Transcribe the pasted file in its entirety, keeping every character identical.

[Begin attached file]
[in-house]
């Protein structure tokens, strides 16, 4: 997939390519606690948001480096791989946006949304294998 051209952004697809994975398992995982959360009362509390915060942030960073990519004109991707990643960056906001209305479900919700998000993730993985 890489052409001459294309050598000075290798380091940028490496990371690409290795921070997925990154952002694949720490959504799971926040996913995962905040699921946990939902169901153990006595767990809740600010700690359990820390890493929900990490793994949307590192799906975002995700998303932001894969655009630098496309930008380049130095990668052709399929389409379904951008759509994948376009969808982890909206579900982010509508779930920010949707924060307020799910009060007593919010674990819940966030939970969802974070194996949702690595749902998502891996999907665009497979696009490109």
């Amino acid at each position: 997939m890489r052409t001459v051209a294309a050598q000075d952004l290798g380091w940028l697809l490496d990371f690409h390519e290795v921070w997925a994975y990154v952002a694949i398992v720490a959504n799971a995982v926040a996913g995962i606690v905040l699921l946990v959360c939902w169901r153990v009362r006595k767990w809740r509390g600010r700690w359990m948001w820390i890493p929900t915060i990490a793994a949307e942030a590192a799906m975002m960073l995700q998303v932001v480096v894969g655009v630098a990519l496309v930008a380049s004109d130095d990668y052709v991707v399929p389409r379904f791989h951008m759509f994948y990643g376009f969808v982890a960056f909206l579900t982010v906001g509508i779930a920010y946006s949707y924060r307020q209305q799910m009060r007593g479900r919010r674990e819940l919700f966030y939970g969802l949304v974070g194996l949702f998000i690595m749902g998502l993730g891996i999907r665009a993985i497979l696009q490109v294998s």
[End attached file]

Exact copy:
[in-house]
């Protein structure tokens, strides 16, 4: 997939390519606690948001480096791989946006949304294998 051209952004697809994975398992995982959360009362509390915060942030960073990519004109991707990643960056906001209305479900919700998000993730993985 890489052409001459294309050598000075290798380091940028490496990371690409290795921070997925990154952002694949720490959504799971926040996913995962905040699921946990939902169901153990006595767990809740600010700690359990820390890493929900990490793994949307590192799906975002995700998303932001894969655009630098496309930008380049130095990668052709399929389409379904951008759509994948376009969808982890909206579900982010509508779930920010949707924060307020799910009060007593919010674990819940966030939970969802974070194996949702690595749902998502891996999907665009497979696009490109």
């Amino acid at each position: 997939m890489r052409t001459v051209a294309a050598q000075d952004l290798g380091w940028l697809l490496d990371f690409h390519e290795v921070w997925a994975y990154v952002a694949i398992v720490a959504n799971a995982v926040a996913g995962i606690v905040l699921l946990v959360c939902w169901r153990v009362r006595k767990w809740r509390g600010r700690w359990m948001w820390i890493p929900t915060i990490a793994a949307e942030a590192a799906m975002m960073l995700q998303v932001v480096v894969g655009v630098a990519l496309v930008a380049s004109d130095d990668y052709v991707v399929p389409r379904f791989h951008m759509f994948y990643g376009f969808v982890a960056f909206l579900t982010v906001g509508i779930a920010y946006s949707y924060r307020q209305q799910m009060r007593g479900r919010r674990e819940l919700f966030y939970g969802l949304v974070g194996l949702f998000i690595m749902g998502l993730g891996i999907r665009a993985i497979l696009q490109v294998s």